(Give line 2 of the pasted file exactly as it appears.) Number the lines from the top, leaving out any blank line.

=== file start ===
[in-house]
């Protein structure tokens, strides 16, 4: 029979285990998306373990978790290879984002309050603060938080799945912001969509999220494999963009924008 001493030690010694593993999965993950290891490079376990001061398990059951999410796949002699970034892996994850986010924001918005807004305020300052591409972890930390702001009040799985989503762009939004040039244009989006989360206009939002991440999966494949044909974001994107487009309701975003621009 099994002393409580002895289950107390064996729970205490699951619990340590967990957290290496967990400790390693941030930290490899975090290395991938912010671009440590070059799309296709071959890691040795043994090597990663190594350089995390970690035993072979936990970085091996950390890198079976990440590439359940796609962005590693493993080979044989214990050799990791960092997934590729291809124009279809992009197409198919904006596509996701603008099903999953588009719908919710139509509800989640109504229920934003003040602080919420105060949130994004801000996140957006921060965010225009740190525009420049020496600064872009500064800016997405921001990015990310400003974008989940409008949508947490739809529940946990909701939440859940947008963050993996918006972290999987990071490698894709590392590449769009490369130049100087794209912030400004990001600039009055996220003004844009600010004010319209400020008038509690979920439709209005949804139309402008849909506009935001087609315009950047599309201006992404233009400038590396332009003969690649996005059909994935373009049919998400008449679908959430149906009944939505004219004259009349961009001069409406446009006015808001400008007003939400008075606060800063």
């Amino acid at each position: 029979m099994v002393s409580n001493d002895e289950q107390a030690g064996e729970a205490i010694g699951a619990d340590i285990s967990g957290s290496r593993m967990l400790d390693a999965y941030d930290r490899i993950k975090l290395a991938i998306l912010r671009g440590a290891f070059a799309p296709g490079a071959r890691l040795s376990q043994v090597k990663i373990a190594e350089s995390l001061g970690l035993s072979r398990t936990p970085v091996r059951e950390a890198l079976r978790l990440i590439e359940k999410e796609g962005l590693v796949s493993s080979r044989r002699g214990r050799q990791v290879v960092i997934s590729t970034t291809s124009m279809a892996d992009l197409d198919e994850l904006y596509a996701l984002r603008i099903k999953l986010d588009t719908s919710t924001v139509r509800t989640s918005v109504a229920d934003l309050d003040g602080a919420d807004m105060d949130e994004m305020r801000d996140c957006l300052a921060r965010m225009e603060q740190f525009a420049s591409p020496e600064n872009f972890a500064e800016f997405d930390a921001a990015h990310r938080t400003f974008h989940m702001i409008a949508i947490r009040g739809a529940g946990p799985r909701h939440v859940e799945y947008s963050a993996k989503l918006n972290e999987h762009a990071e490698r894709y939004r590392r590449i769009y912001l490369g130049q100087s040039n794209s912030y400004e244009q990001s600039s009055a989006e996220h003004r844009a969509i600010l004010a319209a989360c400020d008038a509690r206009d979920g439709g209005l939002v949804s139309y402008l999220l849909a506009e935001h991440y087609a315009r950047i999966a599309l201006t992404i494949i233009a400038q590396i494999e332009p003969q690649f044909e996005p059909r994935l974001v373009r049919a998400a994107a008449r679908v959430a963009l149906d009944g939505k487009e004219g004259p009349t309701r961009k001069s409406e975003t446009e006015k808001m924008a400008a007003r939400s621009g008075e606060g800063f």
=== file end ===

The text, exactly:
């Protein structure tokens, strides 16, 4: 029979285990998306373990978790290879984002309050603060938080799945912001969509999220494999963009924008 001493030690010694593993999965993950290891490079376990001061398990059951999410796949002699970034892996994850986010924001918005807004305020300052591409972890930390702001009040799985989503762009939004040039244009989006989360206009939002991440999966494949044909974001994107487009309701975003621009 099994002393409580002895289950107390064996729970205490699951619990340590967990957290290496967990400790390693941030930290490899975090290395991938912010671009440590070059799309296709071959890691040795043994090597990663190594350089995390970690035993072979936990970085091996950390890198079976990440590439359940796609962005590693493993080979044989214990050799990791960092997934590729291809124009279809992009197409198919904006596509996701603008099903999953588009719908919710139509509800989640109504229920934003003040602080919420105060949130994004801000996140957006921060965010225009740190525009420049020496600064872009500064800016997405921001990015990310400003974008989940409008949508947490739809529940946990909701939440859940947008963050993996918006972290999987990071490698894709590392590449769009490369130049100087794209912030400004990001600039009055996220003004844009600010004010319209400020008038509690979920439709209005949804139309402008849909506009935001087609315009950047599309201006992404233009400038590396332009003969690649996005059909994935373009049919998400008449679908959430149906009944939505004219004259009349961009001069409406446009006015808001400008007003939400008075606060800063």